Battleground: Iron Wedge 1943 Scenario

KurskT34sOur latest Battleground scenario at Metropolitan Wargamers in Brooklyn, NY took us back to one of our club’s sand tables and the area northwest of Ulianovo during Operation Kutuzov in July 1943. The Soviet 11th Guards Army and 1st and 5th Tank Corps led the counteroffensive action against a thin but dug in German force, resulting in some of the heaviest losses to both sides during Operation Citadel and the Battle of Kursk.

IMG_6214

Using 20mm miniatures and the scenario from the Red Guards At Kursk book from the Skirmish Campaigns series, the game sets up a 12 turn limit with the Soviet objective of pushing tanks through the German defenders. The German side is tasked with holding off the largely armored Soviet force of T-34s and T-70s with infantry and two Pak 38 anti-tank guns.

IMG_6239Battlefield layout with German infantry and anti-tank guns in dug in positions

The bleak, open table was set up with Germans in foxholes spread over half the field. The two anti-tank gun positions sat at the left rear of the German position with a mine field laid to channel the Soviets toward the river at the other side of the battlefield. Sparse wooded areas and small hill to the Soviet left formed the areas of safer ground for the Red Army’s tanks.

IMG_6233The first T-34s take position at the top of the hill

IMG_6234The second T-34s and tank riders move to the middle

The Soviets quickly ate up two of the game’s turns moving their first T-34 platoon forward toward the hilltop. By turns three and four, the second T-34 platoon entered at the right and the T-70s moved to the center with both groups of tanks carrying tank-riding infantry.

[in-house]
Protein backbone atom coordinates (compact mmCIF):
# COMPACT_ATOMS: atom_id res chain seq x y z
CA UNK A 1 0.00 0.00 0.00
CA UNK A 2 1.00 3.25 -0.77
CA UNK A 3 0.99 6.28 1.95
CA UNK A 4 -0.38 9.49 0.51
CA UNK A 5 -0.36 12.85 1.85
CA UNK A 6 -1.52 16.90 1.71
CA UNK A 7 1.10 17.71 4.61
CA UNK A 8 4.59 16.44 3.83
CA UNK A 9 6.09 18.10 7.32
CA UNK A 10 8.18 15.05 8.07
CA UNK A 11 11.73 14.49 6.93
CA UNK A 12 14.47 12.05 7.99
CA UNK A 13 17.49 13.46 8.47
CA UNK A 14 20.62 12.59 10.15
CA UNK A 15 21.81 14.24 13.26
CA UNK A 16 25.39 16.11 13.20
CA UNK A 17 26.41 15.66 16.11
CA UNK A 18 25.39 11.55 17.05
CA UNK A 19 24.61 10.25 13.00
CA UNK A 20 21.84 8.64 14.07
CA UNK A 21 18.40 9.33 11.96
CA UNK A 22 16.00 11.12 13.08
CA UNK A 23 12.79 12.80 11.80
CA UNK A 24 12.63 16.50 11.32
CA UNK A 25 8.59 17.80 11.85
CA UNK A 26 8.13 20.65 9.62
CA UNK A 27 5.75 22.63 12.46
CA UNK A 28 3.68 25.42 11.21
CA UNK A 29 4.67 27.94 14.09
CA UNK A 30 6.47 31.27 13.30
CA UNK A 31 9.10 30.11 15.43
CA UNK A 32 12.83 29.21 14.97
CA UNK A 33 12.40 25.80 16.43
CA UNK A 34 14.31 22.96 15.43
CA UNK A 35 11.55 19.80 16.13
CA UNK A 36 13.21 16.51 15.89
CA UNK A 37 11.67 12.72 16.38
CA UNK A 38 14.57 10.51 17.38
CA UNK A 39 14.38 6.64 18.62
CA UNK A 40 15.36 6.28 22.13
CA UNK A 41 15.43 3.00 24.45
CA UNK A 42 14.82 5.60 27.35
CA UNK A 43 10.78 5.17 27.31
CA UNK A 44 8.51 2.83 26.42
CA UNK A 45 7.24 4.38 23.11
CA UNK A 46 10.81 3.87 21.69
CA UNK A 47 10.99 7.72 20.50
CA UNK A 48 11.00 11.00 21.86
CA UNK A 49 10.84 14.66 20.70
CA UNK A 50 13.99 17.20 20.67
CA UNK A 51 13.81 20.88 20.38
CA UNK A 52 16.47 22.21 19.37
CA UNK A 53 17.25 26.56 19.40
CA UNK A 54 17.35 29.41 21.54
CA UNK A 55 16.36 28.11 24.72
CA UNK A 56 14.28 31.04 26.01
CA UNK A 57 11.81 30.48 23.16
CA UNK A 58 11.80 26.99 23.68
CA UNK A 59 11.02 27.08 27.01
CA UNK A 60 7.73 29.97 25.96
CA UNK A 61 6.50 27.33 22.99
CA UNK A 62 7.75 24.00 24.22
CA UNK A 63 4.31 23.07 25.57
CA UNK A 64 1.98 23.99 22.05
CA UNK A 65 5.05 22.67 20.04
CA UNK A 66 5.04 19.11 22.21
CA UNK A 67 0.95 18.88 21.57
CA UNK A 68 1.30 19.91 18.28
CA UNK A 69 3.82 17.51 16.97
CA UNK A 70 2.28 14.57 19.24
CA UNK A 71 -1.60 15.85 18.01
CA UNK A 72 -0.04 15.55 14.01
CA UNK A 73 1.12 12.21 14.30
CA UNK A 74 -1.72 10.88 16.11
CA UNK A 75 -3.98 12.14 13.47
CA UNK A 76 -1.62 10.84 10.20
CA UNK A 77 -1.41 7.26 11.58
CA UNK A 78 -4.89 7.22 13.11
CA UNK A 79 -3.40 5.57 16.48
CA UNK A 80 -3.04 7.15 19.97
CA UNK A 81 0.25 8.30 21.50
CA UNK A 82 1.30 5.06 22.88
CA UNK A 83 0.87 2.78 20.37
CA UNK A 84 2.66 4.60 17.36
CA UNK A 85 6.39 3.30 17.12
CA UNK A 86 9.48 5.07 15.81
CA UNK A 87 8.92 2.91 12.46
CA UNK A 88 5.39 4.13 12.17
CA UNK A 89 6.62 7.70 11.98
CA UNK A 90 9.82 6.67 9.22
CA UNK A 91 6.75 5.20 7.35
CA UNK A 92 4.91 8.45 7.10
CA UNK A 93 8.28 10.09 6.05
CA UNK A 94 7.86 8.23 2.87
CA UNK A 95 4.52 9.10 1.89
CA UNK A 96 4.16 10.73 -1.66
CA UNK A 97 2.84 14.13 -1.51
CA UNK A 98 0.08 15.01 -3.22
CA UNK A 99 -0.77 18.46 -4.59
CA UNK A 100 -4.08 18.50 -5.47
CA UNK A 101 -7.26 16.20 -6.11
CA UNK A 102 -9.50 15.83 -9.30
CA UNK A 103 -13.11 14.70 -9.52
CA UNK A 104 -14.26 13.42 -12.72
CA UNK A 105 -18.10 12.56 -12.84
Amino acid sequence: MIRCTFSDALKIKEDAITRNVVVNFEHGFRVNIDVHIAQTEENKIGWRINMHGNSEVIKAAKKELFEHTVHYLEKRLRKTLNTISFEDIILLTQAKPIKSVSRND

IMG_6231The center German Pak-38 position

IMG_6236T-34s race to engage German foxholes at close range in the center

With the German anti-tank guns at too long range to effective hit the Soviet tanks, the Red Army’s armor rolled aggressively to engage the German infantry at close range. Tank riders took some initial hits but the tanks pushed in to fire HE rounds into the German foxholes, quickly causing several casualties. German infantry answered back with several soldiers effectively setting off close assaults with satchel charges being placed and several tank riding Soviets being killed.

IMG_6235Close engagements between T-34s and German infantry in foxholes

IMG_6232The second Pak-38 on the German left

By mid-game, one T-34 at the Soviet left had been left in flames and a second at the center had a track blown out and was permanently immobilized. The Pak-38s continued to fire rounds at long range with one more T-34 crew bailed out in a delay while they fixed their tank for a number of turns. In the meantime, the German foxholes were emptied as surviving Soviet tanks and infantry poured fire into the positions.

IMG_6237T-34s are destroyed and immobilized as they push forward

IMG_6240T-70s provide cover in the center as surviving T-34s move to the river

As the T-34s closed into the German side of the field, one of the anti-tank positions was completely destroyed while another had their crew eliminated. With the Germans scrambling to man their surviving gun, the three functioning T-34s raced to the river at the German right while the light T-70s cleared out resistance in the remaining center German defenses. With only a few crossing checks at the river, the Soviets were assured a victory as they continued to rattle to the German edge of the field and on to a victory by alluding the last German defenders.

With only a sparse historic defense, the Germans performed remarkably well in our replay of the scenario. The German infantry had a tall order holding off the rumble of Soviet tanks but the Red Army’s iron assuredly rammed a wedge through the bleak sandy landscape and rolled on to support the further counterattack.

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